In reality, the collapse of the GDR revealed not the failure of socialism, which the Stalinist regime in East Germany never embodied, but rather the failure of the entire Stalinist perspective of “socialism in one country.” The breakdown of the GDR system made clear that under conditions of globalisation, it was impossible to defend social gains on a nationalist basis, whether this took the form of the anti-internationalist and anti-revolutionary Stalinist program, or the social democratic standpoint of a “socially orientated market economy.”

The collapse of the GDR was a vindication, in the negative, of the Marxist standpoint that a socialist perspective can be realised only on the basis of an international program that proceeds from the unification of workers worldwide.

Following reunification, the population of East Germany jumped from the frying pan into the fire. Instead of prosperity, it suffered mass unemployment; instead of “flourishing landscapes,” it experienced flourishing weeds where factories formerly stood. At the same time, the west of the country was hit by one round of welfare cuts after another, along with a growing assault on wages, jobs and living standards.

A fundamental truth revealed by these bitter experiences is that the overriding division in Germany is not between east and west, but rather between the capitalist class and the working class.

The recent eastward expansion of the European Union has only compounded the social crisis. Major corporations, which formerly extolled the system of so-called “social partnership”—Siemens, Daimler, Volkswagen—have taken to blackmailing workers with threats to shift production abroad, in order to impose wage cuts. A number of states in the east, including Saxony and Brandenburg, share borders with regions of Eastern Europe where, only a few kilometres away, wage rates are a fraction of the German average.

None of the main bourgeois parties has any solution for these problems, which were not even addressed in the state election campaigns. Instead, politicians preached the necessity of “individual initiative” and raged against a “benefits mentality.”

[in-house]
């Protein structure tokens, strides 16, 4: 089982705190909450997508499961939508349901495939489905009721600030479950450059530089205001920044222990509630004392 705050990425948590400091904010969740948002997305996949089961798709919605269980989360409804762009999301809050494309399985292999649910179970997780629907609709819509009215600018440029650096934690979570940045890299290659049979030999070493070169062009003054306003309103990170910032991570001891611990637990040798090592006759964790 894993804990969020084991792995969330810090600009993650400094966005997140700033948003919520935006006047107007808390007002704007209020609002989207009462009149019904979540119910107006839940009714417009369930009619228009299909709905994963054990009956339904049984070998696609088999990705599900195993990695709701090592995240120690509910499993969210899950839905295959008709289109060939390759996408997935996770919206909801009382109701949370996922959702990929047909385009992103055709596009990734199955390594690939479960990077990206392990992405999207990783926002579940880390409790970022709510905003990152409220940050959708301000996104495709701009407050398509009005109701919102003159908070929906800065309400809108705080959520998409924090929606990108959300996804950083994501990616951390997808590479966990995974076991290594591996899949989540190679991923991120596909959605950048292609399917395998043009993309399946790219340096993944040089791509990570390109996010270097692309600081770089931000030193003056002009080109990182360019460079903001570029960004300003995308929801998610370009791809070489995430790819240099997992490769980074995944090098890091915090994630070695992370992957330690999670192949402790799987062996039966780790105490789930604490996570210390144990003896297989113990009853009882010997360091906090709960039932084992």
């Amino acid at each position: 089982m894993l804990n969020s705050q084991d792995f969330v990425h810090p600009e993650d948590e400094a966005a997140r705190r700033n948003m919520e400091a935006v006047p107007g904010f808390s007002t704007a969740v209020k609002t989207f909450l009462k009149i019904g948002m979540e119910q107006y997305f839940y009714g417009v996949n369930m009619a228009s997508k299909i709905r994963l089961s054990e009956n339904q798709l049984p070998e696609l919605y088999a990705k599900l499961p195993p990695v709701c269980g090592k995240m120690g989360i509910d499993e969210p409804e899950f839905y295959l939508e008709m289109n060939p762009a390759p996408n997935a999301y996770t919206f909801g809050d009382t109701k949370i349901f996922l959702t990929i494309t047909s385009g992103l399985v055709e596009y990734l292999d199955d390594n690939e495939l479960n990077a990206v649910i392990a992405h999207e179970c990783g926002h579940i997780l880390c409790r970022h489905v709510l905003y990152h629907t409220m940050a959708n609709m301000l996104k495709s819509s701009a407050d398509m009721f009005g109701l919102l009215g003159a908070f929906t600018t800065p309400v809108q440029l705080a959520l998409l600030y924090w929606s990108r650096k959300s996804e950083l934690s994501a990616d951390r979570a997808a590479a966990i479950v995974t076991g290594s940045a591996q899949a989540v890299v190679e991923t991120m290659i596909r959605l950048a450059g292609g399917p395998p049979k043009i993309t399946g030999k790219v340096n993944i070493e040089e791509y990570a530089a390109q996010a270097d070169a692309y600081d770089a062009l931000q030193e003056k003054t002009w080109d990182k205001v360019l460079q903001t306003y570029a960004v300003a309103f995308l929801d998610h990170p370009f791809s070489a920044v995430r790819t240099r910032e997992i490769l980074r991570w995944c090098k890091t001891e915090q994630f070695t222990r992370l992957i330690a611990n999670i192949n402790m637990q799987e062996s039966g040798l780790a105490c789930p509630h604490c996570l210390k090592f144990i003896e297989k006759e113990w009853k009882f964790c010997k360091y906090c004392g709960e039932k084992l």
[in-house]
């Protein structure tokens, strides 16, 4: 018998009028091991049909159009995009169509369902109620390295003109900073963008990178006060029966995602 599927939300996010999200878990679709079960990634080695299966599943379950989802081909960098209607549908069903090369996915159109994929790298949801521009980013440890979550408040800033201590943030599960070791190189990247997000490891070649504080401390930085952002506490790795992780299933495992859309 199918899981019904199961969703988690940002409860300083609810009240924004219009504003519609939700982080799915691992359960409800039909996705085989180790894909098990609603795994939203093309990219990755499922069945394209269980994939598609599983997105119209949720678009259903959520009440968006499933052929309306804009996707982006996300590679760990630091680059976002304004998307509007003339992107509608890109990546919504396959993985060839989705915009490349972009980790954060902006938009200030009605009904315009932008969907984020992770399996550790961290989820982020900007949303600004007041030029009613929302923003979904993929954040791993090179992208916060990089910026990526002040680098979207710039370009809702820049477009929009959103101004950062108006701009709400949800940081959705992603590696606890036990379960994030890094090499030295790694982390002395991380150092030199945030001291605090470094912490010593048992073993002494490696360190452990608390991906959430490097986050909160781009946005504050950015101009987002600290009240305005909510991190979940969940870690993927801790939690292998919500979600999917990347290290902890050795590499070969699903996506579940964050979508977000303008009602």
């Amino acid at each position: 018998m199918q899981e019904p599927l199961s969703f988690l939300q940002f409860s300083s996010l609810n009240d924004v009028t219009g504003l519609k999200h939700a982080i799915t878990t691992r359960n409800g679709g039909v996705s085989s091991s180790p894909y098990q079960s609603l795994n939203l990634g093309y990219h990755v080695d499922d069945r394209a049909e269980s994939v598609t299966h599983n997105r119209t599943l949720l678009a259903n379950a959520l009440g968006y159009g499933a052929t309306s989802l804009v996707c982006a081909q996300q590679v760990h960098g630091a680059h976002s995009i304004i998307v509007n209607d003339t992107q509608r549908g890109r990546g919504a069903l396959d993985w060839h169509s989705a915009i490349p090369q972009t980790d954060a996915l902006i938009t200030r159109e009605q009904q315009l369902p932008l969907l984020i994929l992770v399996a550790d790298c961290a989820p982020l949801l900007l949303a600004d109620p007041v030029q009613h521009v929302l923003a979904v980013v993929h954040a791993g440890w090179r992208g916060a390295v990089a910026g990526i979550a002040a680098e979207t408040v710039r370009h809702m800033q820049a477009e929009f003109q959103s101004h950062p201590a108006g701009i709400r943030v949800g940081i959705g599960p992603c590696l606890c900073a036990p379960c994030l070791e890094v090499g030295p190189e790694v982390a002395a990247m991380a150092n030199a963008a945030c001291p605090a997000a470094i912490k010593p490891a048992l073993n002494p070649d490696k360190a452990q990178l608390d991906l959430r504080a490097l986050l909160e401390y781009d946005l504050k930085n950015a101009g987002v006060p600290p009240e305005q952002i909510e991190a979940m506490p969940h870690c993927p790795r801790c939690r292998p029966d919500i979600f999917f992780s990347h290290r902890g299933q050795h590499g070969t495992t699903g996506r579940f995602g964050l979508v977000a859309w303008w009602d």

Under these conditions, the NPD was able to exploit widespread fears of social decline and divert them into racist and nationalist channels. At first glance, it seems incomprehensible that a xenophobic party should be able to win support in regions where foreigners are barely to be found. But the proximity to the Czech and Polish borders, where wage rates are substantially lower, exercises a powerful pressure and is seen as a threat.

The NPD was also able to base itself on the work already carried out in Saxony by the ruling CDU administration, which propagated nationalism and anti-communism. Ten years ago, the campaign for the German presidency of a former justice minister in Saxony, Steffen Heitmann (CDU), collapsed when the full extent of his thoroughly right-wing and chauvinist views emerged.

The role of the PDS

The PDS bears a central responsibility for the growth in influence of the right wing. While the established political parties attack the PDS for criticising the Hartz IV measures, the PDS’ opposition to social cuts is hypocritical and demagogic to the core. It is a well-known fact that in those regions where the PDS participates in government, it has supported measures aimed at undermining social and welfare gains.

The party, which has its roots in the former Stalinist governing party of East Germany, has played a key political role since reunification in preventing any independent political initiative by the working class. In his memoirs, the last prime minister of the GDR, Hans Modrow, wrote that his main concern was to “ensure the country remained governable and avoided chaos.”

In his opinion, the road to reunification was “absolutely necessary” and had to be undertaken “with determination.” At the same time, PDS leader Gregor Gysi, echoing the SPD, declared the issue was “to what extent it was possible to organise capitalism in Germany in a humane, socially just and democratic manner.”

The PDS has continued to play the same role up to the present. While it talks about resistance and social justice, in practice it collaborates in carrying out brutal attacks on the social fabric in those regions where it shares power.

In the wake of the increased vote for the NPD in Saxony, the PDS has joined with the SPD and CDU to plead for the “unity of all democrats.” In fact, such unity is aimed subordinating the working class, east and west, to the bourgeoisie, and forcing through the government’s programme to dismantle the welfare state. Such “unity” only serves to exacerbate the process of social decay upon which the NPD feeds.

It is necessary to draw a political balance sheet from the state elections. Fifteen years after reunification, illusions of social justice under capitalism have been finally exposed. Working people confront the task of organising themselves as an independent political force on the basis of a socialist and internationalist perspective.